In order to make sense out the dramatic change in scenery from Texas to Manhattan, it helps to review the chronology of the early part of the case. The underlying arbitration took place between August 29 and 31, 2017. At the end of the hearing, Thursday, August 31, 2017, the arbitrator announced that he would soon issue the award. The NFLPA filed its lawsuit that later that day in the United States District Court for the Eastern District of Texas, seeking vacatur of a decision that that had not been issued. The next day, Friday, September 1, 2017 the NFLPA filed to enjoin the NFL from enforcing a yet-to-be-released decision.
Judge Mazzant held a hearing on September 5, 2017 on the NFLPA’s motion to enjoin the unreleased arbitration decision. During the hearing, the arbitrator issued his opinion, and three days later Judge Mazzant issued a joint TRO and preliminary injunction, preventing the NFL from enforcing that arbitration decision.
As if Tuesday, September 5, 2017 was not busy enough, that day the NFL filed a complaint in the Southern District of New York, seeking to confirm the arbitration decision, (NFLMC v. NFLPA, Case No. 1:17-cv-06761-KPF, U.S. District Court, Southern District of New York) (“NFLMC v. NFPLA”). The case was assigned to Judge Katherine Polk Failla. The NFLPA sent a letter to the Court on September 22, 2017 stating its intention to dismiss, stay or transfer the case to its chosen court, that of Judge Mazzant.
Things did not heat up in the New York court until after the Fifth Circuit ruled. The NFLPA then filed its Answer and Counterclaim on October 16, 2017. It addressed the underlying merits of the dispute and sought an order to vacate the arbitration decision. As part of that endeavor, the NFLPA filed a declaration that attached over 110 exhibits related to the dispute.
Also that day, District Court Judge Paul Crotty held a hearing on the NFLPA’s motion for a TRO. He did so in the absence of Judge Failla.
Judge Crotty issued a TRO the next day, October 17, 2017. “The Court finds that Defendant is entitled to a TRO” (“NFLMC v. NFLPA” TRO at 2). “Improper suspensions can undoubtedly result in irreparable harm” (Id.). Judge Crotty believed that “a balance of hardships tips ‘decidedly toward” Defendant” (Id.). He also noted that “Defendant has established that there are ‘sufficiently serious questions going to the merits” that warrant litigation (Id. at 3). He rejected the NFL’s other arguments and enjoined “the NFL from enforcing the six-game suspension of Mr. Ezekiel Elliott imposed by NFL Commissioner Roger Goodell. This temporary restraining order is effective until the earlier of: (1) October 30, 2017 or (2) the disposition of the motion for a preliminary injunction by Honorable Katherine P. Failla” (Id. at 4).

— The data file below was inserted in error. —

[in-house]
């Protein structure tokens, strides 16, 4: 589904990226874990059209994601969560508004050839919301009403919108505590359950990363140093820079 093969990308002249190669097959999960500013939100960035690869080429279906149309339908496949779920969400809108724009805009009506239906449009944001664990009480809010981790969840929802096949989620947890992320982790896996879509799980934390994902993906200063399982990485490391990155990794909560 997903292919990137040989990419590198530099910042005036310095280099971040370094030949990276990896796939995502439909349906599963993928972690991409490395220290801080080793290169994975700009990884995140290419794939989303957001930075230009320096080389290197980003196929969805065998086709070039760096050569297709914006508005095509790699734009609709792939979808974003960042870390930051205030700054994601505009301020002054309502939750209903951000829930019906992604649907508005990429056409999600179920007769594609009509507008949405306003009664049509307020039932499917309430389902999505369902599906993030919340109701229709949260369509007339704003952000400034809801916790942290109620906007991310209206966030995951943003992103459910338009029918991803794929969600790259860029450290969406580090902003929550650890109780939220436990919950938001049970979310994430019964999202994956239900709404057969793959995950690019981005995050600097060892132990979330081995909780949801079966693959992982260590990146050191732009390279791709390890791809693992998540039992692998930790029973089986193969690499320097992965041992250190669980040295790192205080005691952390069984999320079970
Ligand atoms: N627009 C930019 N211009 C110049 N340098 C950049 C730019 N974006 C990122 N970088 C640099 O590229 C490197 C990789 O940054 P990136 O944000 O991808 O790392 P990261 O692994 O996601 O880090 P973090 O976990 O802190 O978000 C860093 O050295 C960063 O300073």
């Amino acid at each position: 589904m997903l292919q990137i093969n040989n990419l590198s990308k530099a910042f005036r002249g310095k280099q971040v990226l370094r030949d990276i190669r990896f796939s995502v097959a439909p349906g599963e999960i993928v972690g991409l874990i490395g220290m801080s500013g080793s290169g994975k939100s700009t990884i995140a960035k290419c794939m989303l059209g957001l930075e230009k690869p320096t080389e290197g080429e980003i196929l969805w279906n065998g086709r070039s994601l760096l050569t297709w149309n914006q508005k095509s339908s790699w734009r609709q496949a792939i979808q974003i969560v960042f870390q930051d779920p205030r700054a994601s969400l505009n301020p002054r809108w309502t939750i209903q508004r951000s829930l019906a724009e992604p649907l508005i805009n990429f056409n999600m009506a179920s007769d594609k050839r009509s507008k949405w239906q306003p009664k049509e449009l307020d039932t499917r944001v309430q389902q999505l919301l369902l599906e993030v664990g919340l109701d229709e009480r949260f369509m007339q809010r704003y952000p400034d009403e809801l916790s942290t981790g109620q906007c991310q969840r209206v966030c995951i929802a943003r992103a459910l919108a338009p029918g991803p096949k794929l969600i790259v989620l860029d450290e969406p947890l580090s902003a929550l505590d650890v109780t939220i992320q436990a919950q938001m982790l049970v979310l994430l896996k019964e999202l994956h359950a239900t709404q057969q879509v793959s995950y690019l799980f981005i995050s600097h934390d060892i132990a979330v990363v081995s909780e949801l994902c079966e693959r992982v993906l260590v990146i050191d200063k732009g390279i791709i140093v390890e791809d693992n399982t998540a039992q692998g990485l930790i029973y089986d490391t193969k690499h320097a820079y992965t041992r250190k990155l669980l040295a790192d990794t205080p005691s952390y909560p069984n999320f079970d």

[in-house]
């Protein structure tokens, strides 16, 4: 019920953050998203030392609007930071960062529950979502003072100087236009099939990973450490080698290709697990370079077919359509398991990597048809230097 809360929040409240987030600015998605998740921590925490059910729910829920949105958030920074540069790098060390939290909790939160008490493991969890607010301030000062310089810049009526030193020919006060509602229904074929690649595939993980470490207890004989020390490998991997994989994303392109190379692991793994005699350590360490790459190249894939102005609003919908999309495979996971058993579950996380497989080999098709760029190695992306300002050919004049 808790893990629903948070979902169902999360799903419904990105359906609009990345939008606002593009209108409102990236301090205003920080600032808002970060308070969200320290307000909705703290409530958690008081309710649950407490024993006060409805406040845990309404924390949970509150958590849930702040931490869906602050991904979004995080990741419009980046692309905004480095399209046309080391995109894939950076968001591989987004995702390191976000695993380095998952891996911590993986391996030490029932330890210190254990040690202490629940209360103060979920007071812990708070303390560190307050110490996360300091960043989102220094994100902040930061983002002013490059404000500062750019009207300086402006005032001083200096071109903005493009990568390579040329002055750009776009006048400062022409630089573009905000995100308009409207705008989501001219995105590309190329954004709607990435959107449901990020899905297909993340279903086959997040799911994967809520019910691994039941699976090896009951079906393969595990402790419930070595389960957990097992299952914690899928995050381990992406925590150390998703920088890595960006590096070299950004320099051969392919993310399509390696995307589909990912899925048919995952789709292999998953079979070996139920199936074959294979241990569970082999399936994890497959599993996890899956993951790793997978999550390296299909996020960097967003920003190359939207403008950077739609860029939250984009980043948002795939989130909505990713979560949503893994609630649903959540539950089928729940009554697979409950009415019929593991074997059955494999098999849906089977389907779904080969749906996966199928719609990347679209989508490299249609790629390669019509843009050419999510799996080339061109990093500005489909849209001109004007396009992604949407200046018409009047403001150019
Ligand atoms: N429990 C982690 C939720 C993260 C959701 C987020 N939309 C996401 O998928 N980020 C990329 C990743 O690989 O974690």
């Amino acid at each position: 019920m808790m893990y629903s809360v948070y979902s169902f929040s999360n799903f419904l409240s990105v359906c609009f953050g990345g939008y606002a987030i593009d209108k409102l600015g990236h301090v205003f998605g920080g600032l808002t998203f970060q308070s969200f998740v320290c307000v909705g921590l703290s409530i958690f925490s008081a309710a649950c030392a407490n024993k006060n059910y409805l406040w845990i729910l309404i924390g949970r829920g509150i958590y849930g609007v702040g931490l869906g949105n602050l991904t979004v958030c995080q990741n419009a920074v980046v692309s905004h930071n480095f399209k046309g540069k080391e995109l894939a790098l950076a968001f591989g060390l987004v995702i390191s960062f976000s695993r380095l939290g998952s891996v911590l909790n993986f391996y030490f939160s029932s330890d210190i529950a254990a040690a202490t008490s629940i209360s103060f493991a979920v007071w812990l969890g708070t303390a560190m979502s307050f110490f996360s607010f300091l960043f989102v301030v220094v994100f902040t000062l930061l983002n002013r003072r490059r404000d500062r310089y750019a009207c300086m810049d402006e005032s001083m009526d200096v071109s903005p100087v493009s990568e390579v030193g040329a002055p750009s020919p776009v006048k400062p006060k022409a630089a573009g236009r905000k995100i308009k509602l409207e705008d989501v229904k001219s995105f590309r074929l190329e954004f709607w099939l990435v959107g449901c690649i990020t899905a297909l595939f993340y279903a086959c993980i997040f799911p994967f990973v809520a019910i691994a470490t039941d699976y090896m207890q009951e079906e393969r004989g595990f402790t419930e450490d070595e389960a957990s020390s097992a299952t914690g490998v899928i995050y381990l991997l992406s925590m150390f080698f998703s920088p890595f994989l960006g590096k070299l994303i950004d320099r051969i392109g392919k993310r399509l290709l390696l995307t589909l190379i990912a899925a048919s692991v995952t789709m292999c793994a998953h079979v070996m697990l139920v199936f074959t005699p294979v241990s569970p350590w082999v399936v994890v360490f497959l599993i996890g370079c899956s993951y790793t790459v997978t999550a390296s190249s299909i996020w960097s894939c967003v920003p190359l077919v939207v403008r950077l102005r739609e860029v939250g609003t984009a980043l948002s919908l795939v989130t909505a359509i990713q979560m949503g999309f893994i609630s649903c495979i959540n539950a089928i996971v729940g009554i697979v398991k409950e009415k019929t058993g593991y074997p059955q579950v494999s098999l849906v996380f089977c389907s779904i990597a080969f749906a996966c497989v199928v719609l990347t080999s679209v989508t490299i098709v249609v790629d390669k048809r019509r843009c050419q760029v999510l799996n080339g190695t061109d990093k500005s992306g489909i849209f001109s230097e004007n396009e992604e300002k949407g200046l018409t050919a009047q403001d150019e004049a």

Later in the day Judge Crotty issued an order to show cause, directing the NFL to appear before Judge Failla to show cause “why an order should not be issued pursuant to Rule 65 of the Federal Rules of Civil Procedure enjoining the NFL from enforcing Ezekiel Elliott’s six-game suspension” until either that court of the court in Texas decides the matter” (NFLMC v. NFLPA, Document 30).
The next day, October 18, 2017 the NFLPA and Elliott filed their papers in support of the Order to Show Cause. The papers include a Declaration of Jason Cohen, the Cowboys General Counsel, in support of the motion. Those papers stressed the NFLPA’s sense of injustice at the underlying arbitration. Although the NFLPA had not been able to gain relief on the merits in the Fifth Circuit, footnote 8 of the opinion includes the following: “While these arguments and concerns about the arbitration process may have merits, they must be considered by a court with proper jurisdiction” (Elliot at 9).
The NFL in turn, filed its opposition the following day, October 19, 2017. It could not argue lack of jurisdiction as it had in Texas and the Fifth Circuit since it was their court of choice. Rather, the NFL argued the great deference due to a labor case arbitration decision, as it had done successfully in the cases involving Adrian Peterson in the Eighth Circuit and Tom Brady in the Second Circuit. Also that day the NFLPA deposited $100,000 in the court’s account as required by the TRO Order
The NFL sent a letter to Judge Failla on October 20, 2017. It sought, among other things, an expedited briefing schedule and early hearing, or failing that, argument “on October 30th, when the Court has indicated it is available” (NFLMC v. NFLPA, Document 41). Naturally the NFLPA opposed the motion to expedite the hearing and Judge Failla rejected the NFL’s request to expedite the matter and that was entered on Monday, October 23, 2017 so the hearing will be on October 30, 2017 as previously scheduled.
It will be an interesting day for all concerned.
Birren is the former general counsel for the Oakland Raiders and a senior writer for Hackney Publications.